B. Equitable Relief under 29 U.S.C. 1132(a)(3)

         Plaintiff seeks reimbursement from Lineage for any medical expenses paid by Plaintiff as a result of Lineage's alleged breach of fiduciary duty to timely pay health insurance premiums. Lineage does not dispute this alleged breach of fiduciary duty, [27] rather, Lineage argues that the statutory language of 29 U.S.C. § 1132(a)(3) precludes the award of monetary damages.[28]

         29 U.S.C. § 1132(a)(3) provides in part:

(a) Persons empowered to bring a civil action. A civil action may be brought- (3) by a participant, beneficiary, or fiduciary (A) to enjoy any act or practice which violates any provision of this title or the terms of the plan, or (B) to obtain other appropriate equitable relief (i) to redress such violations or (ii) to enforce any provisions of this title or the terms of the plan:

         As both parties have pointed out, there has been considerable debate concerning what constitutes “other appropriate equitable relief” under Section 1132(a)(3).

         Lineage relies on Mertens v. Hewitt[29] to support its argument that monetary damages are not available as equitable relief. The Supreme Court in Mertens considered “whether ERISA authorizes suits for money damages against a nonfiduciary who knowingly participates in a fiduciary's breach of fiduciary duty.”[30] In Mertens, former employees sued a nonfiduciary actuary who failed to factor in recent retirements to the insurance plan which ultimately led to the plan's termination.[31] The Court found that the former employees were seeking “nothing other than compensatory damages - monetary relief for all losses their plan sustained as a result of the alleged breach of fiduciary duties, ” and monetary damages were not a “remedy traditionally viewed as ‘equitable,' such as injunction or restitution.”[32] Mertens is distinguished from the present case as it involved an action against a nonfiduciary, whereas here, Lineage does not deny being a plan fiduciary.

         Since Mertens, the Supreme Court has expanded the available relief under Section 1132(a)(3) when a plaintiff sues a plan fiduciary seeking make-whole relief caused by the defendant's breach of a fiduciary duty.[33] In CIGNA Corp. v. Amara, a class of plaintiffs sued an employer and a pension plan because the employer misled the plaintiffs about their retirement plan which led to diminished benefits.[34] Finding the defendant's misrepresentations were intentional, the district court reformed the terms of the new plan and, inter alia, “require[d] the plan administrator to pay to already retired beneficiaries money owed them under the plan as reformed.”[35] The Court explained: “the fact that this relief takes the form of a money payment does not remove it from the category of traditionally equitable relief.”[36] The Court characterized the remedy as a “surcharge” and explained that this “remedy extended to a breach of trust committed by a fiduciary encompassing any violation of a duty imposed upon that fiduciary.”[37] Observing that the defendant's position as a fiduciary was analogous to a trustee, the Court held that “an award of make-whole relief” in the form of surcharge was within the scope of “appropriate equitable relief” under Section 1132(a)(3).[38]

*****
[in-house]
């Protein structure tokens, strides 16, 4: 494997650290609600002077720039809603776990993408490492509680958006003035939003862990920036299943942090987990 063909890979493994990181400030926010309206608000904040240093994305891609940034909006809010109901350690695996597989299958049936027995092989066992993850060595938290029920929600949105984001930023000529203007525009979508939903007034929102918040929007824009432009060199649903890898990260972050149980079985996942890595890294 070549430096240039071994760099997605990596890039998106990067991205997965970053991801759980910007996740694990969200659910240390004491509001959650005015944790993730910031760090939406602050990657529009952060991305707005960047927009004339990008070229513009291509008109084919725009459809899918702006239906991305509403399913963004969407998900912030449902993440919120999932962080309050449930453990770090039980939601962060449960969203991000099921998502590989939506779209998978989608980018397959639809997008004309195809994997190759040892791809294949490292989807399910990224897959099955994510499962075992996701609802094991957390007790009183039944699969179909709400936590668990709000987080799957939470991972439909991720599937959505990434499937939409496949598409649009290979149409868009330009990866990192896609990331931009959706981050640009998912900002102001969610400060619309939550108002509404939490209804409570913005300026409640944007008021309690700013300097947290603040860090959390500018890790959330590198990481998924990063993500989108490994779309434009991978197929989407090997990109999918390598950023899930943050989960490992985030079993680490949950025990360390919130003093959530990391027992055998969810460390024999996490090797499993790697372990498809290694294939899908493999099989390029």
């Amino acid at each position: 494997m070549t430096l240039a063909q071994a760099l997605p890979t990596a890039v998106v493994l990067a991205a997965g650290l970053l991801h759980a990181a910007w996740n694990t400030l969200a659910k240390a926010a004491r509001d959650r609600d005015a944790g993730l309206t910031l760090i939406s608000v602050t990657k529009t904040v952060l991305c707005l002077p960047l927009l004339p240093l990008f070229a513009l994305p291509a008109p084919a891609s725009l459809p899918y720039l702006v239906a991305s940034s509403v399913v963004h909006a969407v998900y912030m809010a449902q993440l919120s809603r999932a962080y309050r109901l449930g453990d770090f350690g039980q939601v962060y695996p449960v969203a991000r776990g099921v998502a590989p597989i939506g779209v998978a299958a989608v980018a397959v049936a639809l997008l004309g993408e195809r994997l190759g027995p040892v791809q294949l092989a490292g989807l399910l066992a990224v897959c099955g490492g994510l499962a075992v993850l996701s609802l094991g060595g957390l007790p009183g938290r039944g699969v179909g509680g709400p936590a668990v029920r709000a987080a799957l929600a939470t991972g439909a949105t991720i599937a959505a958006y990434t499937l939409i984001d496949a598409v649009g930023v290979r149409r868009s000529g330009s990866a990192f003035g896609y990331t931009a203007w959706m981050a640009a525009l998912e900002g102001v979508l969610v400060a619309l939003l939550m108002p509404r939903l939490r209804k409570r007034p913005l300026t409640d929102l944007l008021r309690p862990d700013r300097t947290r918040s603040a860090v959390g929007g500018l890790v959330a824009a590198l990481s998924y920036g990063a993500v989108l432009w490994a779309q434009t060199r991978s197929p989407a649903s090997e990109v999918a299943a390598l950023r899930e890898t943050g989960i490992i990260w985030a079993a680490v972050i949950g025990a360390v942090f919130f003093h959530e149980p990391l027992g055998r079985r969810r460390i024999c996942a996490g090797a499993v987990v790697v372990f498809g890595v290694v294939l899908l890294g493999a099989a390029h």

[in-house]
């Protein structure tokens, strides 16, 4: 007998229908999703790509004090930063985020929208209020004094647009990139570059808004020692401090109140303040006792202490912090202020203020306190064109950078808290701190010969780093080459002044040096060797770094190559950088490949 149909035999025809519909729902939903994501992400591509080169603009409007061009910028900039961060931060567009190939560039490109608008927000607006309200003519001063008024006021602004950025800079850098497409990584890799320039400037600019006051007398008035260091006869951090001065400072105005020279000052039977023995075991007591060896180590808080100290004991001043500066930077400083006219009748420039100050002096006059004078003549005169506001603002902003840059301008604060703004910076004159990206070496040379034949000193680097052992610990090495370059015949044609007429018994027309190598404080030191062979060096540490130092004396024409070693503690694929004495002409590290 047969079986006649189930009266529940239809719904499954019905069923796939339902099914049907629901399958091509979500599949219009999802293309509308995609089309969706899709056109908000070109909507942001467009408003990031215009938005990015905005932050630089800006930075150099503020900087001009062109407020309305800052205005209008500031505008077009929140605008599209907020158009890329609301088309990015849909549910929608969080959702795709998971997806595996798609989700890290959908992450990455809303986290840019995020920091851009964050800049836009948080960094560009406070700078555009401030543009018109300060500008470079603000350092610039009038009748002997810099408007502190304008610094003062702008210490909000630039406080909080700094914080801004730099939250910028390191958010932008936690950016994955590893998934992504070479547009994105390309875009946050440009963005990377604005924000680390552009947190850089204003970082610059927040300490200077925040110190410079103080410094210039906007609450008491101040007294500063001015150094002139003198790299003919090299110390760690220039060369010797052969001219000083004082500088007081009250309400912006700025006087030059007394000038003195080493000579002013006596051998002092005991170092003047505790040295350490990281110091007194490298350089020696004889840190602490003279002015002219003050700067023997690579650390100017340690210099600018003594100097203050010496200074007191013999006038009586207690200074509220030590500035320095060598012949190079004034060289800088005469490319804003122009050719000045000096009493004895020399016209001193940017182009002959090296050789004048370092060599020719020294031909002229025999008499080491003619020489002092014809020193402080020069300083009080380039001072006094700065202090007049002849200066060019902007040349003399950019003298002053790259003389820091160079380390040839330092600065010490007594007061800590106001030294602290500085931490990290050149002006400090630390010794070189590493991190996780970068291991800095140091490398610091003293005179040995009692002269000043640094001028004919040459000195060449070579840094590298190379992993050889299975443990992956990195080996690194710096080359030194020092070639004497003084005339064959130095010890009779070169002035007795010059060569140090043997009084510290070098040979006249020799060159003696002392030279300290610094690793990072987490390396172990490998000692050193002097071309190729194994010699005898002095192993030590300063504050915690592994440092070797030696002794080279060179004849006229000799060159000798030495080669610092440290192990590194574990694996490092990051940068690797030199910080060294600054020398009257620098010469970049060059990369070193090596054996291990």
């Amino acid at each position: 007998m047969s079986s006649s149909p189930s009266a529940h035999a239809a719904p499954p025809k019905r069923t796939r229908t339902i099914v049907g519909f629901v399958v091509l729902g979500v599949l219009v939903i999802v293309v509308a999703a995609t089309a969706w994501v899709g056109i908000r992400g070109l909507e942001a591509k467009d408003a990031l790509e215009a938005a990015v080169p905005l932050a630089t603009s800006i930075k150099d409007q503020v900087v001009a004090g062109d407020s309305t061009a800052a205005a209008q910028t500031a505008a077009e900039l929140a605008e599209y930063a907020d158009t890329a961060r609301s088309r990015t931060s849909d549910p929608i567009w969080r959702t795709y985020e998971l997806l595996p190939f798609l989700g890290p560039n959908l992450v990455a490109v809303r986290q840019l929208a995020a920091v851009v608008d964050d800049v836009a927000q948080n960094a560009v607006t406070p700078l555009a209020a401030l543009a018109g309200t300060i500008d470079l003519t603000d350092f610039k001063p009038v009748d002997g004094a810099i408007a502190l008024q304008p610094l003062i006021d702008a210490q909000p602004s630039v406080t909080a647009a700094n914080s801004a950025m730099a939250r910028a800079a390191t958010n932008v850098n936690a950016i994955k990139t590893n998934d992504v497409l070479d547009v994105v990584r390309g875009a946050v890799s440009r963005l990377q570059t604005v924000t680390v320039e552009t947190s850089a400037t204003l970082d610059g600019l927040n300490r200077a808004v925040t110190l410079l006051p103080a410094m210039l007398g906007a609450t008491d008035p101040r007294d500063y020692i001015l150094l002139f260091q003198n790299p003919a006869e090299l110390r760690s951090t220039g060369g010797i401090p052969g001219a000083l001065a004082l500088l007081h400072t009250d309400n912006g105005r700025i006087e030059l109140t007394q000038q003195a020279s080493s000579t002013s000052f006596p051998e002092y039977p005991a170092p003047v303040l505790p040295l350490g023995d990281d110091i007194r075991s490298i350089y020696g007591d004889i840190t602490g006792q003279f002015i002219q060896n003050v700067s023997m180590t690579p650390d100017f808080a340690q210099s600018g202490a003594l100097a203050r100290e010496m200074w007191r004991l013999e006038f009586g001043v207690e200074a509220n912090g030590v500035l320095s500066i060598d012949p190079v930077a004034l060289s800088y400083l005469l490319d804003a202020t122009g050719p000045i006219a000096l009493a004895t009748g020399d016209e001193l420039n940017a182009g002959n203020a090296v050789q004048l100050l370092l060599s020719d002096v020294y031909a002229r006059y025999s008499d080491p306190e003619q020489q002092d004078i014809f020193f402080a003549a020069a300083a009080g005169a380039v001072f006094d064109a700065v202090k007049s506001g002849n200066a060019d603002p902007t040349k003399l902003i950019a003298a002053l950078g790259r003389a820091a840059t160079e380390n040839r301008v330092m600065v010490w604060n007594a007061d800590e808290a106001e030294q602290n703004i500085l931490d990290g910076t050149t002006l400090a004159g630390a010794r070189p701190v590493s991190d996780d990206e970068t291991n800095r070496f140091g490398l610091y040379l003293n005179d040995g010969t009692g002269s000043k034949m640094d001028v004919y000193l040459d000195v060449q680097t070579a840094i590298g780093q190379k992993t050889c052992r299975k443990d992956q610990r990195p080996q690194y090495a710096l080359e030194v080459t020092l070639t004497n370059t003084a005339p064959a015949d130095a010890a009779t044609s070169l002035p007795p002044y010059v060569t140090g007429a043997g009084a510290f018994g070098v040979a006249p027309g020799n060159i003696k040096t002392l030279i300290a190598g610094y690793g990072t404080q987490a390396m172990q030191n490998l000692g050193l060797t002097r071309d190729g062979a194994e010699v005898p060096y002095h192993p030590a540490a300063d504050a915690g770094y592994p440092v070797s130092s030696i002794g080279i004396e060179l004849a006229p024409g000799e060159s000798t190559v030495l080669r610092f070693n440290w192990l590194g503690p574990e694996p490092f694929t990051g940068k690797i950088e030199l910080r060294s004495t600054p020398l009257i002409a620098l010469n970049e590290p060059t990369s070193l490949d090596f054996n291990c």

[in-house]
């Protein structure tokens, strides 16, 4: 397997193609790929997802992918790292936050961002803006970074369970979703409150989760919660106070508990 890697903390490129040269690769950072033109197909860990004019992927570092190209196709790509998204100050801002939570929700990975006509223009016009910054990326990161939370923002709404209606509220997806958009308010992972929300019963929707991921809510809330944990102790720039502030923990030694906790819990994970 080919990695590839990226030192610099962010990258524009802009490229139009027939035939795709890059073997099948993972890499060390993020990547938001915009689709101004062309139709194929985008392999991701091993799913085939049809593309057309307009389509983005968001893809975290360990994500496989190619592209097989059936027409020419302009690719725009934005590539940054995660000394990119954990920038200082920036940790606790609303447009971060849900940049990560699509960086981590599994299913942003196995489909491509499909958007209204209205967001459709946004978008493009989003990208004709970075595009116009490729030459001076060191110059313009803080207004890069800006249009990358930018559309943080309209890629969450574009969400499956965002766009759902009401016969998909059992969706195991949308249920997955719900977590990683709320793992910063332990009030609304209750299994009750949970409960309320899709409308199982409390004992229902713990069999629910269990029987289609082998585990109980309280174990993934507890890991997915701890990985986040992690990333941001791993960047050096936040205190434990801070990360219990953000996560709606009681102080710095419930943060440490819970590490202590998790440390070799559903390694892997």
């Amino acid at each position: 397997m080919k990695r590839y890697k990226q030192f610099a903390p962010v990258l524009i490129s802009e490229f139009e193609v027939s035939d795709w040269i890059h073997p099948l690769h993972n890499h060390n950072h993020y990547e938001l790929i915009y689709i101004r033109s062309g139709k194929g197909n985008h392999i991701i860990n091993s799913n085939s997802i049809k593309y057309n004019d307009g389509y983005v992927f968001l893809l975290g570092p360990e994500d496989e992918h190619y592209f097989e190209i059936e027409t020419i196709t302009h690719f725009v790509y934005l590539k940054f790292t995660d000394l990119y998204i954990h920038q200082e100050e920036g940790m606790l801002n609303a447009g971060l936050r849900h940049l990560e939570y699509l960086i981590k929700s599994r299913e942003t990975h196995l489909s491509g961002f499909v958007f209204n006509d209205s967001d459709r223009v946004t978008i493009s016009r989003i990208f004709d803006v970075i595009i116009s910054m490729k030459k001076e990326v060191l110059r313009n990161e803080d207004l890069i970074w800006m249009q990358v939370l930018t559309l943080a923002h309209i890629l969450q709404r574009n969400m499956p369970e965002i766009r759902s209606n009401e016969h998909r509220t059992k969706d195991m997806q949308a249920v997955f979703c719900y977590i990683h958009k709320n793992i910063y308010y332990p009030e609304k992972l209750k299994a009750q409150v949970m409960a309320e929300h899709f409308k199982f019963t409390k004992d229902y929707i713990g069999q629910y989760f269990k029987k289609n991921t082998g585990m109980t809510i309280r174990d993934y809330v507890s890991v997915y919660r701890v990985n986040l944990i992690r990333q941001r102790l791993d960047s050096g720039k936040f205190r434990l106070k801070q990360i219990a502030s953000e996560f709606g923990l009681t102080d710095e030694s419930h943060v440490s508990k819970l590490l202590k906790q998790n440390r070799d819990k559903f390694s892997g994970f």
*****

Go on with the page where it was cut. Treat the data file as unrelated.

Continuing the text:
Following the Court's ruling in CIGNA, the Fifth Circuit found that a plaintiff may pursue a surcharge remedy under Section 1132(a)(3).[39] In Gearlds v. Entergy Servs., Inc., the Fifth Circuit considered whether a district court erred in dismissing a claim for breach of fiduciary duty under Section 1132(a)(3) because the plaintiff sought only monetary damages, which the district court concluded was not an available equitable remedy under Section 1132(a)(3).[40] The plaintiff in Gearlds was on long-term disability for several years, but those benefits ended when he was no longer deemed disabled.[41]Although Gearlds was not terminated, his employer did not pay him from that point on. Gearlds retired three years later, and his employer erroneously believed he had been receiving disability benefits the previous three years. Based on this incorrect assumption, Gearlds was awarded medical benefits as part of his retirement package. When the employer realized the error, it advised the plaintiff that his medical coverage would cease.[42] The plaintiff filed suit under Section 1132(a)(3) of ERISA, seeking past and future medical expenses, interest, attorneys' fees, costs, and any other relief to which he was entitled.[43] The district court dismissed the plaintiff's claim, finding that Section 1132(a)(3)'s “other equitable relief” language did not include monetary damages.[44]Relying on CIGNA, the Fifth Circuit reversed, noting that, until CIGNA, it had generally been accepted that monetary damages were not within the scope of Section 1132(a)(3).[45]The Fifth Circuit further stated that, following CIGNA, a determination of whether the damages sought are monetary “is not the end of the inquiry into equity” with regard to Section 1132(a)(3).[46] The Fifth Circuit concluded that, even though the plaintiff did not expressly plead “surcharge, ” the plaintiff had, in seeking equitable relief to which he was entitled, stated a plausible claim for relief.[47] The court remanded the case to the district court to determine whether the plaintiff could prevail on the merits of his breach of fiduciary duty claim.[48]